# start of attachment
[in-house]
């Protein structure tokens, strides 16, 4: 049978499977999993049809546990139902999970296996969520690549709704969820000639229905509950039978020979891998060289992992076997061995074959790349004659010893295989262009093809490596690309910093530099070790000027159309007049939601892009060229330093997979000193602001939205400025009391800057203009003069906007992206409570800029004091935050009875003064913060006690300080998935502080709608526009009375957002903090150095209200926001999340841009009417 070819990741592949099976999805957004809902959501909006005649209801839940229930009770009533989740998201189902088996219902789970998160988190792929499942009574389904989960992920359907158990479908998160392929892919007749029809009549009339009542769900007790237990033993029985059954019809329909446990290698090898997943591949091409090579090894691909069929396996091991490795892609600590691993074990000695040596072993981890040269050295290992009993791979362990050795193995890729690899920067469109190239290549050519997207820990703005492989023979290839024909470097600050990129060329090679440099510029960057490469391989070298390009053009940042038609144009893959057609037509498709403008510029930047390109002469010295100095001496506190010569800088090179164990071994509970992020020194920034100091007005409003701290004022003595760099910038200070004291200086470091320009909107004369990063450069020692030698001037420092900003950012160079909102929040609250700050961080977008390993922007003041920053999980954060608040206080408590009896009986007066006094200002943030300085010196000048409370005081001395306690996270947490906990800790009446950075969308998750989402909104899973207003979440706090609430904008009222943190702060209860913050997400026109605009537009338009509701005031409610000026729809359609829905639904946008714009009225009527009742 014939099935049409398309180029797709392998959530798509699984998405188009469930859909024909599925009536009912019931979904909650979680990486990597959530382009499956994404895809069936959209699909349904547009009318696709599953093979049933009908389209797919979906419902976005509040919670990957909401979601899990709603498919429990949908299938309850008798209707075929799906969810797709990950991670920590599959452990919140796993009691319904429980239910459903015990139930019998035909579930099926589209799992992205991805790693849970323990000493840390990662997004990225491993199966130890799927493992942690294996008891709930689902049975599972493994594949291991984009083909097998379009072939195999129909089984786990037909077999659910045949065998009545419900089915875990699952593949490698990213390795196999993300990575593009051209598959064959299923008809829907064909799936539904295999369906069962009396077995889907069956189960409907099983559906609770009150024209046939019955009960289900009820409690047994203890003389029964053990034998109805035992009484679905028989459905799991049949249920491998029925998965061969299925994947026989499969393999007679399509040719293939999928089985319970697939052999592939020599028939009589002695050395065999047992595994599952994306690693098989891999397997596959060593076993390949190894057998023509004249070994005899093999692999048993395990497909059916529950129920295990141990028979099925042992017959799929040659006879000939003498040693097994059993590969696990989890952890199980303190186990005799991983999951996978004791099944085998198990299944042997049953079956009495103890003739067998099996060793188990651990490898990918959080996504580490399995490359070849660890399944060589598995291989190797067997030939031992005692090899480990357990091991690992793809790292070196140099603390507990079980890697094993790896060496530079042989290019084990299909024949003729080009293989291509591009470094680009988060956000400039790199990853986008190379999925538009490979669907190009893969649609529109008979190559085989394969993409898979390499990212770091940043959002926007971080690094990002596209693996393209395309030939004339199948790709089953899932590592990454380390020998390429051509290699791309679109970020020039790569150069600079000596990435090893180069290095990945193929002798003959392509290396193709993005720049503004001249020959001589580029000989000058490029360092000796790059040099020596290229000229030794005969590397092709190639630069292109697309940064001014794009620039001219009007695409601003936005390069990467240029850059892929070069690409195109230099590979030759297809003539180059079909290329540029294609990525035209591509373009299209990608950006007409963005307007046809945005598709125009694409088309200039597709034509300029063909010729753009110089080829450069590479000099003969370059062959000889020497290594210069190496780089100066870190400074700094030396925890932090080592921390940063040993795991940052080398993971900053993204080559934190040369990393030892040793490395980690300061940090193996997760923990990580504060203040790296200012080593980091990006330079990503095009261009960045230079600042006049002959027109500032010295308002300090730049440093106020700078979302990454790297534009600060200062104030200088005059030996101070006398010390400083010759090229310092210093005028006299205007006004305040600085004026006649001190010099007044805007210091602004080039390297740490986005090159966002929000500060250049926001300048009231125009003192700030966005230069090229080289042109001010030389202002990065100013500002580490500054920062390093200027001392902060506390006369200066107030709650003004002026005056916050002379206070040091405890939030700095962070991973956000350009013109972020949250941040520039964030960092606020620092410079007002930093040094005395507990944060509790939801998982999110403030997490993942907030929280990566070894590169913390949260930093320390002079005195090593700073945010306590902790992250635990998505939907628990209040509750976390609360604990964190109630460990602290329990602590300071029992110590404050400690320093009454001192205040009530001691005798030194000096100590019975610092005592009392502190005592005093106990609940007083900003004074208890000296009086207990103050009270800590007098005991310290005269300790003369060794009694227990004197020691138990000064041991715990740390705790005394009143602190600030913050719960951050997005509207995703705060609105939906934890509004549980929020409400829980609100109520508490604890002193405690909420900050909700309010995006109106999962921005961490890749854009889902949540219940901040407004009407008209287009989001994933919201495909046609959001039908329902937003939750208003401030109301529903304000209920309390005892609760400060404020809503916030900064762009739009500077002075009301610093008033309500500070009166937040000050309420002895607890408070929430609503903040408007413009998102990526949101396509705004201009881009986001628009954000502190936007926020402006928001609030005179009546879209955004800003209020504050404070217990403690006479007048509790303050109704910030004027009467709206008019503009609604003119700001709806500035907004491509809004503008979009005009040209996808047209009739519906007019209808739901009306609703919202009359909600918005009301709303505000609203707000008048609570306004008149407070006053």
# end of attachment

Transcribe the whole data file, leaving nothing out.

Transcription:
[in-house]
């Protein structure tokens, strides 16, 4: 049978499977999993049809546990139902999970296996969520690549709704969820000639229905509950039978020979891998060289992992076997061995074959790349004659010893295989262009093809490596690309910093530099070790000027159309007049939601892009060229330093997979000193602001939205400025009391800057203009003069906007992206409570800029004091935050009875003064913060006690300080998935502080709608526009009375957002903090150095209200926001999340841009009417 070819990741592949099976999805957004809902959501909006005649209801839940229930009770009533989740998201189902088996219902789970998160988190792929499942009574389904989960992920359907158990479908998160392929892919007749029809009549009339009542769900007790237990033993029985059954019809329909446990290698090898997943591949091409090579090894691909069929396996091991490795892609600590691993074990000695040596072993981890040269050295290992009993791979362990050795193995890729690899920067469109190239290549050519997207820990703005492989023979290839024909470097600050990129060329090679440099510029960057490469391989070298390009053009940042038609144009893959057609037509498709403008510029930047390109002469010295100095001496506190010569800088090179164990071994509970992020020194920034100091007005409003701290004022003595760099910038200070004291200086470091320009909107004369990063450069020692030698001037420092900003950012160079909102929040609250700050961080977008390993922007003041920053999980954060608040206080408590009896009986007066006094200002943030300085010196000048409370005081001395306690996270947490906990800790009446950075969308998750989402909104899973207003979440706090609430904008009222943190702060209860913050997400026109605009537009338009509701005031409610000026729809359609829905639904946008714009009225009527009742 014939099935049409398309180029797709392998959530798509699984998405188009469930859909024909599925009536009912019931979904909650979680990486990597959530382009499956994404895809069936959209699909349904547009009318696709599953093979049933009908389209797919979906419902976005509040919670990957909401979601899990709603498919429990949908299938309850008798209707075929799906969810797709990950991670920590599959452990919140796993009691319904429980239910459903015990139930019998035909579930099926589209799992992205991805790693849970323990000493840390990662997004990225491993199966130890799927493992942690294996008891709930689902049975599972493994594949291991984009083909097998379009072939195999129909089984786990037909077999659910045949065998009545419900089915875990699952593949490698990213390795196999993300990575593009051209598959064959299923008809829907064909799936539904295999369906069962009396077995889907069956189960409907099983559906609770009150024209046939019955009960289900009820409690047994203890003389029964053990034998109805035992009484679905028989459905799991049949249920491998029925998965061969299925994947026989499969393999007679399509040719293939999928089985319970697939052999592939020599028939009589002695050395065999047992595994599952994306690693098989891999397997596959060593076993390949190894057998023509004249070994005899093999692999048993395990497909059916529950129920295990141990028979099925042992017959799929040659006879000939003498040693097994059993590969696990989890952890199980303190186990005799991983999951996978004791099944085998198990299944042997049953079956009495103890003739067998099996060793188990651990490898990918959080996504580490399995490359070849660890399944060589598995291989190797067997030939031992005692090899480990357990091991690992793809790292070196140099603390507990079980890697094993790896060496530079042989290019084990299909024949003729080009293989291509591009470094680009988060956000400039790199990853986008190379999925538009490979669907190009893969649609529109008979190559085989394969993409898979390499990212770091940043959002926007971080690094990002596209693996393209395309030939004339199948790709089953899932590592990454380390020998390429051509290699791309679109970020020039790569150069600079000596990435090893180069290095990945193929002798003959392509290396193709993005720049503004001249020959001589580029000989000058490029360092000796790059040099020596290229000229030794005969590397092709190639630069292109697309940064001014794009620039001219009007695409601003936005390069990467240029850059892929070069690409195109230099590979030759297809003539180059079909290329540029294609990525035209591509373009299209990608950006007409963005307007046809945005598709125009694409088309200039597709034509300029063909010729753009110089080829450069590479000099003969370059062959000889020497290594210069190496780089100066870190400074700094030396925890932090080592921390940063040993795991940052080398993971900053993204080559934190040369990393030892040793490395980690300061940090193996997760923990990580504060203040790296200012080593980091990006330079990503095009261009960045230079600042006049002959027109500032010295308002300090730049440093106020700078979302990454790297534009600060200062104030200088005059030996101070006398010390400083010759090229310092210093005028006299205007006004305040600085004026006649001190010099007044805007210091602004080039390297740490986005090159966002929000500060250049926001300048009231125009003192700030966005230069090229080289042109001010030389202002990065100013500002580490500054920062390093200027001392902060506390006369200066107030709650003004002026005056916050002379206070040091405890939030700095962070991973956000350009013109972020949250941040520039964030960092606020620092410079007002930093040094005395507990944060509790939801998982999110403030997490993942907030929280990566070894590169913390949260930093320390002079005195090593700073945010306590902790992250635990998505939907628990209040509750976390609360604990964190109630460990602290329990602590300071029992110590404050400690320093009454001192205040009530001691005798030194000096100590019975610092005592009392502190005592005093106990609940007083900003004074208890000296009086207990103050009270800590007098005991310290005269300790003369060794009694227990004197020691138990000064041991715990740390705790005394009143602190600030913050719960951050997005509207995703705060609105939906934890509004549980929020409400829980609100109520508490604890002193405690909420900050909700309010995006109106999962921005961490890749854009889902949540219940901040407004009407008209287009989001994933919201495909046609959001039908329902937003939750208003401030109301529903304000209920309390005892609760400060404020809503916030900064762009739009500077002075009301610093008033309500500070009166937040000050309420002895607890408070929430609503903040408007413009998102990526949101396509705004201009881009986001628009954000502190936007926020402006928001609030005179009546879209955004800003209020504050404070217990403690006479007048509790303050109704910030004027009467709206008019503009609604003119700001709806500035907004491509809004503008979009005009040209996808047209009739519906007019209808739901009306609703919202009359909600918005009301709303505000609203707000008048609570306004008149407070006053």